SHREE DHANYA — November 5, 2021
Automl Beginner Classification Libraries Python Text

This article was published as a part of the Data Science Blogathon.

Overview 

In this article, we are going to discuss automated multi-class classification on the mixed data type. Think about text classification. When we have a bunch of text and a target label. Based on the incoming text we create a model to learn on the target label and finally predict on the target label. We typically perform all our NLP steps like tokenization, etc to classify our target values. But if you take real-world data sometimes along with the text data you will also have some continuous variables or categorical variables. For example, consider a call center and you have a customer voice to text conversion model and you are trying to classify whether the sentence is positive or negative. Here, along with the text data, you might also have information on how much time the customer was on the line with the call center agent, how many times the customer transferred from one agent to another. These things will also have an impact on identifying whether the customer had positive interaction or negative interaction with the agent. Here, we are going to work and classify such a kind of data.

Getting Started with Automated Text Classification

Here, I am using AutoViML. It is a package for automated machine learning.

It can be installed
by using

pip install autoviml

I am also using TensorFlow datasets where I am using the amazon personal care appliances dataset. I am also using other python libraries like NumPy and Pandas.

Importing libraries and Pre-processing for Text Classification

Let’s import these
libraries.

import tensorflow_datasets as tfds
import numpy as np
import pandas as pd

Next, I am loading our dataset from TensorFlow datasets and assigning it
to the variable dataset. The info variable is metadata about the dataset. Next,
I am loading the training dataset into train_dataset.

dataset, info = tfds.load('amazon_us_reviews/Personal_Care_Appliances_v1_00', with_info = True, batch_size = -1)
train_dataset = dataset['train']

Now, let’s print the info.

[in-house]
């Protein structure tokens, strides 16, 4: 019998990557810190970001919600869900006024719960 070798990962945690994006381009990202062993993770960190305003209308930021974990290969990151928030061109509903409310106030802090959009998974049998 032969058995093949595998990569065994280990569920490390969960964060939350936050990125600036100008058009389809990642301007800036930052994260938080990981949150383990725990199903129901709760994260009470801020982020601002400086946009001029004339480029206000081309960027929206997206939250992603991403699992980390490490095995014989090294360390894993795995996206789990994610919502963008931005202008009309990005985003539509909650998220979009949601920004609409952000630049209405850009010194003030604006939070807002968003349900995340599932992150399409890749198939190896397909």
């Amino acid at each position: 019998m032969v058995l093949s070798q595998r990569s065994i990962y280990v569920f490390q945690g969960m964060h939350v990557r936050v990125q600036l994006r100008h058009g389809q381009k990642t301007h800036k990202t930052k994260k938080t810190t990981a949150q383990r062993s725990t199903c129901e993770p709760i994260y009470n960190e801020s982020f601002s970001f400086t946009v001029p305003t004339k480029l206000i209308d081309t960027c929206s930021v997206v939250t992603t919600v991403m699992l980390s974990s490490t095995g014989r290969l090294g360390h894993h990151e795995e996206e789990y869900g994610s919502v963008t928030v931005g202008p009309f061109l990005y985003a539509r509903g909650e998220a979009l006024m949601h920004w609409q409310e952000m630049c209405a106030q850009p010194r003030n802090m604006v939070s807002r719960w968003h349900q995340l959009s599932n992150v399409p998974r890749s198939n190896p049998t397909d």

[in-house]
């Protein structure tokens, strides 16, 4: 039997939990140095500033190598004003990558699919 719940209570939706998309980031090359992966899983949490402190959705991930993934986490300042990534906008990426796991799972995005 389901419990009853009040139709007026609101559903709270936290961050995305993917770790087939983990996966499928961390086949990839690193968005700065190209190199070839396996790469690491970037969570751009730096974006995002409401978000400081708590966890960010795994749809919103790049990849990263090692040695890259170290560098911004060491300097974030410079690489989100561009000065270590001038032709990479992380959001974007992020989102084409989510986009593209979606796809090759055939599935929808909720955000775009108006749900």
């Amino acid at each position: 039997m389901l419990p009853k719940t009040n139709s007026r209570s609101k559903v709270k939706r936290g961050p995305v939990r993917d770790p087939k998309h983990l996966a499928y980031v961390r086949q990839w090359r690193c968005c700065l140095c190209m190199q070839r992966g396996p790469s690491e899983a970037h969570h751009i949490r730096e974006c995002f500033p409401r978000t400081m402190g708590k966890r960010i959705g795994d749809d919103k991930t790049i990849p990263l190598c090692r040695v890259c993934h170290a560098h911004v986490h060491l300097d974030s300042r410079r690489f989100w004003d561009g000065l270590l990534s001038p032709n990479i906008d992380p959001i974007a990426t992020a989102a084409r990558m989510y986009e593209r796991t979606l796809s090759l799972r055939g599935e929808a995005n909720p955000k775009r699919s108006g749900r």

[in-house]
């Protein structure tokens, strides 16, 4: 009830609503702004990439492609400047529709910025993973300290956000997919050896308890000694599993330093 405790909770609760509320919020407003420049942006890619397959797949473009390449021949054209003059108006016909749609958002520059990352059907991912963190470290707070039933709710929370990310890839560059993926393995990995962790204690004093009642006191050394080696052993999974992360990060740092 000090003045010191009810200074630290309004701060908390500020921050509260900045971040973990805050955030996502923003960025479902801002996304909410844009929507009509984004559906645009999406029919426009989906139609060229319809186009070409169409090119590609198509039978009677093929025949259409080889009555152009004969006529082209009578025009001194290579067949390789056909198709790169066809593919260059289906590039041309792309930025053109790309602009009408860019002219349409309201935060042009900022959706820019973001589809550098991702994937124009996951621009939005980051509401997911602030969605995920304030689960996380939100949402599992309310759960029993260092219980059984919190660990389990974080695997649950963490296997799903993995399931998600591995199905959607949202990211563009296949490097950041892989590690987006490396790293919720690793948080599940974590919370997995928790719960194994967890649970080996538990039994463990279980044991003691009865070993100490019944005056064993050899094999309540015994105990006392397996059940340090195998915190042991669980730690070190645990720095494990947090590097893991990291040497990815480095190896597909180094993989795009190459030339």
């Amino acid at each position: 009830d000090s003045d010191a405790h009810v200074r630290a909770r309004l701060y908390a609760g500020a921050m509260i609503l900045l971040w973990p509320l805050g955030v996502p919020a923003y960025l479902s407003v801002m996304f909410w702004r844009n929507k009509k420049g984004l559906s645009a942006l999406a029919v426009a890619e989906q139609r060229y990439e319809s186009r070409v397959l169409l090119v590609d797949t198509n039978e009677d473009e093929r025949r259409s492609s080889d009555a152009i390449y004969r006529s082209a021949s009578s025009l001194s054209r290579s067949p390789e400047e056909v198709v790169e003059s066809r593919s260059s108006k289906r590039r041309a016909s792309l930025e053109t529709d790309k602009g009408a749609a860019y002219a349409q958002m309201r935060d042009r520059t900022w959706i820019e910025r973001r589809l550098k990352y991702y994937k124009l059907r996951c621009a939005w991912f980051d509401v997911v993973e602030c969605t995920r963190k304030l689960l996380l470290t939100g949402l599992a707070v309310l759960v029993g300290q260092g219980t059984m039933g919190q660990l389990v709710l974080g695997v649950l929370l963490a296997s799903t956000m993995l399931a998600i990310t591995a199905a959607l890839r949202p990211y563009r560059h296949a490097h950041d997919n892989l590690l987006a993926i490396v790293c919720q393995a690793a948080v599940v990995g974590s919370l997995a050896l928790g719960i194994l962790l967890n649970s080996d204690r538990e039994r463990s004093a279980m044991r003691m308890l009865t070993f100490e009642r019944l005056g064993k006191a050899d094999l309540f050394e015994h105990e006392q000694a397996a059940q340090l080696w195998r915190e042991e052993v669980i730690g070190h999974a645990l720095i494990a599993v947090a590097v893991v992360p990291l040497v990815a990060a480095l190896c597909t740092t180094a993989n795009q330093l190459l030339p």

info
info of dataset for text classification

It is listing all the columns in the dataset along with their data types.

Next, I am converting
the dataset into a NumPy array.

dataset = tfds.as_numpy(train_dataset)

 If you print the dataset output, you can see some initial set of rows
because it is a NumPy array.

dataset
dataset

Now, I am taking a few selected columns, a combination of continuous
value and a combination of categorical value and a text column.

verified_purchase = dataset['data']['verified_purchase']
helpful_votes = dataset['data']['helpful_votes']
review_headline = dataset['data']['review_headline']
review_body = dataset['data']['review_body']
rating = dataset['data']['star_rating']

Next, I am converting these entire variables into a Pandas data frame.

reviews_df = pd.DataFrame(np.hstack((verified_purchase[:, None], helpful_votes[:,None], review_headline[:,None], review_body[:,None],rating[:,None])), columns = ['verified', 'votes', 'headline', 'reviews', 'rating'])

Now, I am declaring data types to the column.

convert_dict = {'verified': int,
                'votes': int,
                'headline': str,
                'reviews': str,
                'rating': int
                }

Then I am passing it to review the data frame.

reviews_df = reviews_df.astype(convert_dict)

Let me print it.

reviews_df
dataset for text classification

You can see the output.

I have the verified column showing whether it is a verified purchase. The votes were given to the review, the headline of the review, the body of the review, and then the rating between 1 to 5.

Automated Multi-Class Text classification

Now, I am going to create a multi-class classification.

Rather than converting the reviews to positive or negative, I am converting them into positive, negative, and neutral. For that, I am creating a function. In that function, if the rating is less than or equal to 2, I am considering it as a negative review. If the rating is equal to 3 then I am considering it as a neutral review. The rating above 3 is a positive review.

def convert_rating(rating):
  if rating <= 2:
    out = 0
  elif rating == 3:
    out = 1
  else:
    out = 2
  return out

Now, I am creating a target variable. I am taking reviews_df of the target  and then I am using the rating column by applying a lambda function to it and calling this function.